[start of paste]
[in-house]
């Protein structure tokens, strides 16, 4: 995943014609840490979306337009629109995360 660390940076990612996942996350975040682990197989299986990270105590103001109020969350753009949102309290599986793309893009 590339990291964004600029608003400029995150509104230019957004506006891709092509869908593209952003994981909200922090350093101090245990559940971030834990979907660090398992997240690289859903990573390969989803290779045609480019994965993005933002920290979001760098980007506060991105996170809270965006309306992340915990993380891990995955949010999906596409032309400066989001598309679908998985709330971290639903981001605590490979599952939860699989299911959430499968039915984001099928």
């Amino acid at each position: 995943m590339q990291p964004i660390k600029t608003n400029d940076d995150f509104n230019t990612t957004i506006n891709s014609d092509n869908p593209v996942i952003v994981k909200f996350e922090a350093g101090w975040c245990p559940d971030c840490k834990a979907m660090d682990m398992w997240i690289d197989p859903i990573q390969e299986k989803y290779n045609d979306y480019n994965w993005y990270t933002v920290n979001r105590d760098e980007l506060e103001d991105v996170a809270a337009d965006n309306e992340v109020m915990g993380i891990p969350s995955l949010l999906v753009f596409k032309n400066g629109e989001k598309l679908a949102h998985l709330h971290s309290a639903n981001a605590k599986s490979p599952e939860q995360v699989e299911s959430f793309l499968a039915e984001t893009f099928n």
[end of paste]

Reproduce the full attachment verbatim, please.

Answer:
[in-house]
């Protein structure tokens, strides 16, 4: 995943014609840490979306337009629109995360 660390940076990612996942996350975040682990197989299986990270105590103001109020969350753009949102309290599986793309893009 590339990291964004600029608003400029995150509104230019957004506006891709092509869908593209952003994981909200922090350093101090245990559940971030834990979907660090398992997240690289859903990573390969989803290779045609480019994965993005933002920290979001760098980007506060991105996170809270965006309306992340915990993380891990995955949010999906596409032309400066989001598309679908998985709330971290639903981001605590490979599952939860699989299911959430499968039915984001099928």
């Amino acid at each position: 995943m590339q990291p964004i660390k600029t608003n400029d940076d995150f509104n230019t990612t957004i506006n891709s014609d092509n869908p593209v996942i952003v994981k909200f996350e922090a350093g101090w975040c245990p559940d971030c840490k834990a979907m660090d682990m398992w997240i690289d197989p859903i990573q390969e299986k989803y290779n045609d979306y480019n994965w993005y990270t933002v920290n979001r105590d760098e980007l506060e103001d991105v996170a809270a337009d965006n309306e992340v109020m915990g993380i891990p969350s995955l949010l999906v753009f596409k032309n400066g629109e989001k598309l679908a949102h998985l709330h971290s309290a639903n981001a605590k599986s490979p599952e939860q995360v699989e299911s959430f793309l499968a039915e984001t893009f099928n």